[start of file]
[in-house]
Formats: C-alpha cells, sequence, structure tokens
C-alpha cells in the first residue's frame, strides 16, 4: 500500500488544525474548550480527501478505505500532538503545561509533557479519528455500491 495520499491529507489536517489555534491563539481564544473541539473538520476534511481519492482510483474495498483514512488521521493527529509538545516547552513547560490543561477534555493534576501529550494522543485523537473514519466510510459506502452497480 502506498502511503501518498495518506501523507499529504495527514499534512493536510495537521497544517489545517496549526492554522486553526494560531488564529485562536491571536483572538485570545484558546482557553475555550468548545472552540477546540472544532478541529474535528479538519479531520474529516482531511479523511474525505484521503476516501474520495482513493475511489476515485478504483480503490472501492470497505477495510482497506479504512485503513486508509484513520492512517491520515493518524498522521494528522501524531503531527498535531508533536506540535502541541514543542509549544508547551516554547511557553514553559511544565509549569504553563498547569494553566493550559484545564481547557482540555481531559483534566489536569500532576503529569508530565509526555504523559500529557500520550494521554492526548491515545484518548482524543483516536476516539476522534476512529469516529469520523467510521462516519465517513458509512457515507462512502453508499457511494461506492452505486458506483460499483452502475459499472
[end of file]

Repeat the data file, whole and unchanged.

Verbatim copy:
[in-house]
Formats: C-alpha cells, sequence, structure tokens
C-alpha cells in the first residue's frame, strides 16, 4: 500500500488544525474548550480527501478505505500532538503545561509533557479519528455500491 495520499491529507489536517489555534491563539481564544473541539473538520476534511481519492482510483474495498483514512488521521493527529509538545516547552513547560490543561477534555493534576501529550494522543485523537473514519466510510459506502452497480 502506498502511503501518498495518506501523507499529504495527514499534512493536510495537521497544517489545517496549526492554522486553526494560531488564529485562536491571536483572538485570545484558546482557553475555550468548545472552540477546540472544532478541529474535528479538519479531520474529516482531511479523511474525505484521503476516501474520495482513493475511489476515485478504483480503490472501492470497505477495510482497506479504512485503513486508509484513520492512517491520515493518524498522521494528522501524531503531527498535531508533536506540535502541541514543542509549544508547551516554547511557553514553559511544565509549569504553563498547569494553566493550559484545564481547557482540555481531559483534566489536569500532576503529569508530565509526555504523559500529557500520550494521554492526548491515545484518548482524543483516536476516539476522534476512529469516529469520523467510521462516519465517513458509512457515507462512502453508499457511494461506492452505486458506483460499483452502475459499472